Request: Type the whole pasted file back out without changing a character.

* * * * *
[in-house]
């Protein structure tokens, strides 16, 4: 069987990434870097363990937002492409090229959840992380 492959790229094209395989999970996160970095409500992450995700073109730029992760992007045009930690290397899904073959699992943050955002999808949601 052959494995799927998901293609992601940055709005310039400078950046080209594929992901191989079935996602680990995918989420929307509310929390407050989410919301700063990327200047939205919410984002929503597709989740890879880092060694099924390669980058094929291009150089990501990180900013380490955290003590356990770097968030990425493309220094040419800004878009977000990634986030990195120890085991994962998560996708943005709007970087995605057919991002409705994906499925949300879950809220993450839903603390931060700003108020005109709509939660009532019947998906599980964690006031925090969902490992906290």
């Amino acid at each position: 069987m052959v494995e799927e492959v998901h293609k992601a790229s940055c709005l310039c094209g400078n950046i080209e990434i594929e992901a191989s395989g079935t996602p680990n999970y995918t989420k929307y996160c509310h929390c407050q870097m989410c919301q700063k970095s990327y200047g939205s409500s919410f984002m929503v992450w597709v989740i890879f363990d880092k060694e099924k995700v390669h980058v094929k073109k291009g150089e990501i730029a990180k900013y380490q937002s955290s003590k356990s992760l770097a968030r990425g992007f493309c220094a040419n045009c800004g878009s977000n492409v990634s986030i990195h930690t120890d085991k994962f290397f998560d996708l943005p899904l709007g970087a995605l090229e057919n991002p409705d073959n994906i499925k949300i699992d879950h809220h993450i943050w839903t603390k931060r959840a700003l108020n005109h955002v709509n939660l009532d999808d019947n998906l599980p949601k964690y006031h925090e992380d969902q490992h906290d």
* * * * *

[in-house]
């Protein structure tokens, strides 16, 4: 069987990434870097363990937002492409090229959840992380 492959790229094209395989999970996160970095409500992450995700073109730029992760992007045009930690290397899904073959699992943050955002999808949601 052959494995799927998901293609992601940055709005310039400078950046080209594929992901191989079935996602680990995918989420929307509310929390407050989410919301700063990327200047939205919410984002929503597709989740890879880092060694099924390669980058094929291009150089990501990180900013380490955290003590356990770097968030990425493309220094040419800004878009977000990634986030990195120890085991994962998560996708943005709007970087995605057919991002409705994906499925949300879950809220993450839903603390931060700003108020005109709509939660009532019947998906599980964690006031925090969902490992906290």
């Amino acid at each position: 069987m052959v494995e799927e492959v998901h293609k992601a790229s940055c709005l310039c094209g400078n950046i080209e990434i594929e992901a191989s395989g079935t996602p680990n999970y995918t989420k929307y996160c509310h929390c407050q870097m989410c919301q700063k970095s990327y200047g939205s409500s919410f984002m929503v992450w597709v989740i890879f363990d880092k060694e099924k995700v390669h980058v094929k073109k291009g150089e990501i730029a990180k900013y380490q937002s955290s003590k356990s992760l770097a968030r990425g992007f493309c220094a040419n045009c800004g878009s977000n492409v990634s986030i990195h930690t120890d085991k994962f290397f998560d996708l943005p899904l709007g970087a995605l090229e057919n991002p409705d073959n994906i499925k949300i699992d879950h809220h993450i943050w839903t603390k931060r959840a700003l108020n005109h955002v709509n939660l009532d999808d019947n998906l599980p949601k964690y006031h925090e992380d969902q490992h906290d």